The History of Plant Breeding

Well into the middle of the 19th century farmers retained a portion of the harvest each year as seed for the following year’s cultivation. They selected those seeds that appeared to the eye to be the most suitable. Over the centuries this so-called mass selection has gradually resulted in increased yields and improvements in quality and plant health. This is how local varieties have evolved.

At the beginning of the 19th century scientific pronouncements on the origin of species caused a public sensation.

The first edition of Charles Darwin’s "The Origin of Species" was published in 1859. In 1866 Gregor Mendel, the Benedictine monk, published the scientific foundation for the post-crossing segregation of offspring that results in a greater variety enabling breeders to discover new, improved combinations. Both discoveries have contributed greatly to the development of scientifically supported plant breeding.

In 1859 at KWS’s headquarters in Kleinwanzleben near Magdeburg, Matthias Rabbethge jun. became the first person in Germany to select beets for seed extraction by ascertaining the specific weight according to sugar content.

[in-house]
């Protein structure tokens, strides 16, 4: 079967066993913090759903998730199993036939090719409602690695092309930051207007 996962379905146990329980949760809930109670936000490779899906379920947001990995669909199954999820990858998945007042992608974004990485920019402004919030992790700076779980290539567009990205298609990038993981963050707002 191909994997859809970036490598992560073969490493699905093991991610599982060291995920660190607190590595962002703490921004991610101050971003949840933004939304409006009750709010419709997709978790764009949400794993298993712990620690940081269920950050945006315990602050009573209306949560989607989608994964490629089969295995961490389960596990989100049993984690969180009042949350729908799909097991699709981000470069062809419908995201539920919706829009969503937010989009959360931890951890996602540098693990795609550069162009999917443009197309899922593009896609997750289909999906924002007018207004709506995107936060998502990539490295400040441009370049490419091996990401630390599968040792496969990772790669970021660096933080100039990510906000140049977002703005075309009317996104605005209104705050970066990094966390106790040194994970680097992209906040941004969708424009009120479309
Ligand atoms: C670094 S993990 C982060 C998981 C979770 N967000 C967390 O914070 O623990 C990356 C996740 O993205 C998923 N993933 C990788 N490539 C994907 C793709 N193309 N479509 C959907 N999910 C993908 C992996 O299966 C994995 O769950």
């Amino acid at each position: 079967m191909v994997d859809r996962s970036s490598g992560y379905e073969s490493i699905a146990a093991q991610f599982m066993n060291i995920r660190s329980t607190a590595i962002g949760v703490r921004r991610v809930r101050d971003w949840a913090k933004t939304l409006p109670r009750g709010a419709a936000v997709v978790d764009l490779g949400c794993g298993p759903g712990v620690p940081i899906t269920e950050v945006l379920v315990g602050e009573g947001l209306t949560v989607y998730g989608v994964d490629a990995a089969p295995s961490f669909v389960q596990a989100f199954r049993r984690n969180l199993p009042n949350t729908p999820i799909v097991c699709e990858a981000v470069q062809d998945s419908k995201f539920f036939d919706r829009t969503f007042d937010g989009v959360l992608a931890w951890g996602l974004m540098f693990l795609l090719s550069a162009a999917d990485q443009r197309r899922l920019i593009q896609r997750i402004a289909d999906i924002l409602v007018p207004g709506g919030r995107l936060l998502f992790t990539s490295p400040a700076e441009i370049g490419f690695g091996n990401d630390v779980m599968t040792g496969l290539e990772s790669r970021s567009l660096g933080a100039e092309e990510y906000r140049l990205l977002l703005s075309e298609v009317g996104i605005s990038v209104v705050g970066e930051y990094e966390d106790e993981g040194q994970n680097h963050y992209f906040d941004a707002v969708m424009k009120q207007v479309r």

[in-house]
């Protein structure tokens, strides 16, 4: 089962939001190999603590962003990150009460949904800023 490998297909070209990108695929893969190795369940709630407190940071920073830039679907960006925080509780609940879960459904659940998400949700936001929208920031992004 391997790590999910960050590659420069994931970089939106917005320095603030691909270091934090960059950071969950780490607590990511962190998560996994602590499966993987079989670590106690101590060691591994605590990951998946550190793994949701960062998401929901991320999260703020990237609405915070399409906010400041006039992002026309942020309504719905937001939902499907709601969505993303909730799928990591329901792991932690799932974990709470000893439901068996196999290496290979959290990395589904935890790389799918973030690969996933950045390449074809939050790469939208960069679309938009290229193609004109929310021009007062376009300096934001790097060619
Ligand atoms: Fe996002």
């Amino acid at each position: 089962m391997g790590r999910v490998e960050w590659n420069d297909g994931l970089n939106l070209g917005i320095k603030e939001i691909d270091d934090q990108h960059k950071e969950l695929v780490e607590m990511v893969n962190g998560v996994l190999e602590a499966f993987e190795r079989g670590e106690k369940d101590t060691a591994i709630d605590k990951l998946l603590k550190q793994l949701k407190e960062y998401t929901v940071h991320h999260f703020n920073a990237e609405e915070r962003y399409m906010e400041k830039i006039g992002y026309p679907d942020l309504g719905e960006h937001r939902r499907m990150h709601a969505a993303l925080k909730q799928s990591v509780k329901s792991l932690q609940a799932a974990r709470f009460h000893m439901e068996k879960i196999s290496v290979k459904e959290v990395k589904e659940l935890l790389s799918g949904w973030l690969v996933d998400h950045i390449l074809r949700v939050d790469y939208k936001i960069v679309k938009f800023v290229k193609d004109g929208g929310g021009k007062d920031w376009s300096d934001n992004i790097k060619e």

The first private breeding enterprises emerged in the second half of the 19th century. Many originated at farms and have specialised in specific plant species

Currently there are about 50 companies in Germany with their own breeding programs. The predominantly medium-sized companies have amalgamated to form the Federal Association of German Plant Breeders (Bundesverband der Deutschen PflanzenzŁchter e.v. (BDP)).

Since the middle of the 50s KWS has been breeding maize and sugar beet varieties using breeding methods developed in the USA in 1918. The heterosis technique is employed: the combination of unrelated pure-bred lines leads to increased performance in the offspring.

By producing pure-bred lines and then crossing them breeders seek to breed varieties that possess as many of the desired traits as possible required for sowing in the prevailing conditions.

Since the 60s sugar beet has been the focus for intense hybrid breeding.